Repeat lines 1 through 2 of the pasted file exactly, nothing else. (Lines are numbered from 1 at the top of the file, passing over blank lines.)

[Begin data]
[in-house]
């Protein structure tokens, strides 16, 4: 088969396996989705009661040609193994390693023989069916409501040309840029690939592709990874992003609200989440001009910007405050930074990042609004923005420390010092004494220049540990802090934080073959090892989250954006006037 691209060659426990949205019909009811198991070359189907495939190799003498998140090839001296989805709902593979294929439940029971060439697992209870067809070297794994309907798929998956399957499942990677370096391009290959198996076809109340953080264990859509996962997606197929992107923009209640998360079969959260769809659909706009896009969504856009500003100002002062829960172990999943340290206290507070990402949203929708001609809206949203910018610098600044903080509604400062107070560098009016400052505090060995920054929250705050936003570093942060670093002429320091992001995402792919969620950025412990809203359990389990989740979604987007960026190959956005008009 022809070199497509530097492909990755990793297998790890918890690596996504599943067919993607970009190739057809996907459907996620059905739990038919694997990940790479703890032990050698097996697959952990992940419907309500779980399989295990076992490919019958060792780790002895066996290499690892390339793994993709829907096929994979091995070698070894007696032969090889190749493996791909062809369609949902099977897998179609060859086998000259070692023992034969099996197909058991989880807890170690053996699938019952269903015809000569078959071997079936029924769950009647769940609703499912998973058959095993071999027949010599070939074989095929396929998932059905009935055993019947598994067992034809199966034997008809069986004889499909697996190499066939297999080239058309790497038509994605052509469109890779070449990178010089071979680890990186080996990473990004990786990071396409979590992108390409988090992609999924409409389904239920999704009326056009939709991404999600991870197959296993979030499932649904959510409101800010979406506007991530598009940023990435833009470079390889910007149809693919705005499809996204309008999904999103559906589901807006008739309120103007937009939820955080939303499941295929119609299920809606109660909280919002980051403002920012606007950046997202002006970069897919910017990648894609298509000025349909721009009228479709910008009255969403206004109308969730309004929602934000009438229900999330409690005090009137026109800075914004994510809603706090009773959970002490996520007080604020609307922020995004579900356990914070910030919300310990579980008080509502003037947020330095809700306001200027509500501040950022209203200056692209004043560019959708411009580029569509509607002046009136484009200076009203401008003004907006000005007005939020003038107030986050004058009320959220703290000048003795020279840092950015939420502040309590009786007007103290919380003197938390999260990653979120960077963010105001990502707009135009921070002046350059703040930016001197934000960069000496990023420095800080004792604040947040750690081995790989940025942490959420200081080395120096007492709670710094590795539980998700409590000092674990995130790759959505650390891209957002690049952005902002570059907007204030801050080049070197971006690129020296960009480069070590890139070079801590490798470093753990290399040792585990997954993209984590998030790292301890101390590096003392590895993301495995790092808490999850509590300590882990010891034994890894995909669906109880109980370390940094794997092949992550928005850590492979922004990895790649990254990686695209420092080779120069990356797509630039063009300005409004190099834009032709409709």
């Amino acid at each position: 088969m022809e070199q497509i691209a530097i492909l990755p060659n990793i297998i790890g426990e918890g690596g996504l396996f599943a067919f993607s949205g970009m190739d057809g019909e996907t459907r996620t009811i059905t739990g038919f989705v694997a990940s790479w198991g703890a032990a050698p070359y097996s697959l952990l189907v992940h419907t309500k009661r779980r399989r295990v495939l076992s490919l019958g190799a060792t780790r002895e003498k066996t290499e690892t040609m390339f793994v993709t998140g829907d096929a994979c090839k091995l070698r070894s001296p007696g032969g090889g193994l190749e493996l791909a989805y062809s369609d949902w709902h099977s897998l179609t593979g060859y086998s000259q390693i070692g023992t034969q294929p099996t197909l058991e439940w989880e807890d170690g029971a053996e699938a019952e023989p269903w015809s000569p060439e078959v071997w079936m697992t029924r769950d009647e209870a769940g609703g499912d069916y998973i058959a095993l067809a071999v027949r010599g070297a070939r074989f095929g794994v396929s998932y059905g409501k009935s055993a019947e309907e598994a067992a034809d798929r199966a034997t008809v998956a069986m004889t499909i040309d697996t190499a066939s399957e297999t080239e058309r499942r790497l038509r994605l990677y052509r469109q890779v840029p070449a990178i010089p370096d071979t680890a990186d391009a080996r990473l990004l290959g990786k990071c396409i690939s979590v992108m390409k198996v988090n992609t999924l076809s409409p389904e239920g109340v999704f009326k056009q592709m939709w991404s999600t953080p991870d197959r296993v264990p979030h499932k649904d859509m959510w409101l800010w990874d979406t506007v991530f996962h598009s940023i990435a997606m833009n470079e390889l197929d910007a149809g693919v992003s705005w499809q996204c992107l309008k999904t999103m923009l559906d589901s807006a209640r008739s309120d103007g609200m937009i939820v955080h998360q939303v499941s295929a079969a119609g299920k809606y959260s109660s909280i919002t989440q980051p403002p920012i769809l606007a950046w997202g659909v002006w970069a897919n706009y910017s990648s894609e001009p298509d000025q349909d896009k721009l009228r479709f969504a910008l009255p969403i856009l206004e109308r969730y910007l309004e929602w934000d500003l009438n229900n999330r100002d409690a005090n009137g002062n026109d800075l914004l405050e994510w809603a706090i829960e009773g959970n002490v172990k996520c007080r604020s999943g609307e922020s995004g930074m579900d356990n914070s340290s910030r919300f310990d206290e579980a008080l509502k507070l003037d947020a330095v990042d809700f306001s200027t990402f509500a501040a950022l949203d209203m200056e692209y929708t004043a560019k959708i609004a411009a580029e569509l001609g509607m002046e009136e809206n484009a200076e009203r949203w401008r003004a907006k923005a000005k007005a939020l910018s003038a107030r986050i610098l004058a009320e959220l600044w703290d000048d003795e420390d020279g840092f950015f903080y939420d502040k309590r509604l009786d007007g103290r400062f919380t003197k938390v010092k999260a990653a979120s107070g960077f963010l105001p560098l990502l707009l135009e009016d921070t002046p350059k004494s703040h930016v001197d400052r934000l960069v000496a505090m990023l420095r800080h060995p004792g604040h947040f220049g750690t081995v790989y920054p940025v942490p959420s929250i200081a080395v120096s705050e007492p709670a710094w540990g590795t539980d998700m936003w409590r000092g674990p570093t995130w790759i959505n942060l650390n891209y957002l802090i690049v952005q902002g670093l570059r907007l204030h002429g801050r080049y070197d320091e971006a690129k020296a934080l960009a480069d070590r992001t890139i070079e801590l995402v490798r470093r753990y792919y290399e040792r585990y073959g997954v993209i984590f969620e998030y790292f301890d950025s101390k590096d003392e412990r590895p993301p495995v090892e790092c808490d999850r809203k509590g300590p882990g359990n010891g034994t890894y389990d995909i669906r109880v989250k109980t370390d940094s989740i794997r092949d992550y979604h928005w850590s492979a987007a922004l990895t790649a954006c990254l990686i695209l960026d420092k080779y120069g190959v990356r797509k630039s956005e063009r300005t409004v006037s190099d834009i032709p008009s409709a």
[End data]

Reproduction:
[in-house]
């Protein structure tokens, strides 16, 4: 088969396996989705009661040609193994390693023989069916409501040309840029690939592709990874992003609200989440001009910007405050930074990042609004923005420390010092004494220049540990802090934080073959090892989250954006006037 691209060659426990949205019909009811198991070359189907495939190799003498998140090839001296989805709902593979294929439940029971060439697992209870067809070297794994309907798929998956399957499942990677370096391009290959198996076809109340953080264990859509996962997606197929992107923009209640998360079969959260769809659909706009896009969504856009500003100002002062829960172990999943340290206290507070990402949203929708001609809206949203910018610098600044903080509604400062107070560098009016400052505090060995920054929250705050936003570093942060670093002429320091992001995402792919969620950025412990809203359990389990989740979604987007960026190959956005008009 022809070199497509530097492909990755990793297998790890918890690596996504599943067919993607970009190739057809996907459907996620059905739990038919694997990940790479703890032990050698097996697959952990992940419907309500779980399989295990076992490919019958060792780790002895066996290499690892390339793994993709829907096929994979091995070698070894007696032969090889190749493996791909062809369609949902099977897998179609060859086998000259070692023992034969099996197909058991989880807890170690053996699938019952269903015809000569078959071997079936029924769950009647769940609703499912998973058959095993071999027949010599070939074989095929396929998932059905009935055993019947598994067992034809199966034997008809069986004889499909697996190499066939297999080239058309790497038509994605052509469109890779070449990178010089071979680890990186080996990473990004990786990071396409979590992108390409988090992609999924409409389904239920999704009326056009939709991404999600991870197959296993979030499932649904959510409101800010979406506007991530598009940023990435833009470079390889910007149809693919705005499809996204309008999904999103559906589901807006008739309120103007937009939820955080939303499941295929119609299920809606109660909280919002980051403002920012606007950046997202002006970069897919910017990648894609298509000025349909721009009228479709910008009255969403206004109308969730309004929602934000009438229900999330409690005090009137026109800075914004994510809603706090009773959970002490996520007080604020609307922020995004579900356990914070910030919300310990579980008080509502003037947020330095809700306001200027509500501040950022209203200056692209004043560019959708411009580029569509509607002046009136484009200076009203401008003004907006000005007005939020003038107030986050004058009320959220703290000048003795020279840092950015939420502040309590009786007007103290919380003197938390999260990653979120960077963010105001990502707009135009921070002046350059703040930016001197934000960069000496990023420095800080004792604040947040750690081995790989940025942490959420200081080395120096007492709670710094590795539980998700409590000092674990995130790759959505650390891209957002690049952005902002570059907007204030801050080049070197971006690129020296960009480069070590890139070079801590490798470093753990290399040792585990997954993209984590998030790292301890101390590096003392590895993301495995790092808490999850509590300590882990010891034994890894995909669906109880109980370390940094794997092949992550928005850590492979922004990895790649990254990686695209420092080779120069990356797509630039063009300005409004190099834009032709409709």